Monday, July 02, 2007

Social cohesion? Or just more hypocrisy and hubris ...

The allegedly liberal UK thinktank CIVITAS has founded a "Centre for Social Cohesion". The Centre's blog (which, from what I can see, is the full extent of the Centre's activities) contains a recent post attacking the UK government for seeking advice from one Dr Ataullah Siddiqui about how Islam can be taught in educational institutions with a view to curbing the radicalisation of British Muslim youth.

The blog then goes into a monologue about Dr Siddiqui's links to the Pakistani Jamaat-i-Islami political party and his alleged ideological affiliation to Syed Maududi and other Islamis ideologues.

I myself have carefully studied the works of these ideologues. I now find their work to represent a somewhat disturbing form of heterodoxy, though it is not necessarily anymore dangerous than, say, the Christian heterodoxy of people like Fred Nile and Danny Nalliah.

What I find really disturbing about conservative thinktanks is that they blab on and on about Islamist thinking seeping into Muslim circles. Yet they turn a blind eye to the Christian religious radicalism that is becoming more influential on their side of the ideological divide.

The hubris and double standards of allegedly conservative thinktanks is little more than a thin veneer hiding what is in reality their sectarian prejudices.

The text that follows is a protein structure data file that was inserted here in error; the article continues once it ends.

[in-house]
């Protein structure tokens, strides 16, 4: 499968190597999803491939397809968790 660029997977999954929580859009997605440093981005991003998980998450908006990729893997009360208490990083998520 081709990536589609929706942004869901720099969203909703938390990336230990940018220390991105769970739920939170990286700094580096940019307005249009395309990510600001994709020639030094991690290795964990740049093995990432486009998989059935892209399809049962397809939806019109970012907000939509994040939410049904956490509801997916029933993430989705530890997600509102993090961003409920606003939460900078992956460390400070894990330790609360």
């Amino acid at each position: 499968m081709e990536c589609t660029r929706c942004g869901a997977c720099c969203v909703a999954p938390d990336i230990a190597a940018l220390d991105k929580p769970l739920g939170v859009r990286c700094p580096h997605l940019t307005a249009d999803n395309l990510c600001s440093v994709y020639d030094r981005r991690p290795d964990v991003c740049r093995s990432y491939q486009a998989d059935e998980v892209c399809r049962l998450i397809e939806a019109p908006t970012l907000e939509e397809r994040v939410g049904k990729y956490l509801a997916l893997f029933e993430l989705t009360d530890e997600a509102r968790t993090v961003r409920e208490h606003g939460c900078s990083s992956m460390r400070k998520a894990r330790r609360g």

I left this message on the blog. Somehow I doubt they will publish it.

It makes me laugh when I see cultural conservatives parading as liberals and pretending their sectarian prejudices are 'social cohesion'.

I am an Australian Muslim who started reading Maududi after attending an Anglican Cathedral School in Sydney Australia and being exposed to the works of Protestant fundamentalists like Francis Schaffer.

I could see little difference between Maududi's message and that of Schaffer's "How Then Should We Live". Both authors argue that religion and politics are inseparable, and that religious activists must enter the political scene.

What made Maududi nore effective is that Islam, like Judaism, actually has a sacred law. Further, Islamic sacred law has actually been implemented in recent times.

I personally regard Maududi's approach as heterodox in the extreme. However, for allegedly conservative thinktanks to be attacking someone whose Christian equivalent they remain strangely silent on is the height of hypocrisy and double-standards.

The day think tanks like yours are honest enough to face up to the Jewish and Christian Maududi's in your midst is the day Western Muslims can take you seriously.

As Christ said, there's little point looking for specks in your brother's eye when your own eye is filled with logs.

If you choose not to allow this comment on this blog, I'll be placing it on my own.

© Irfan Yusuf 2007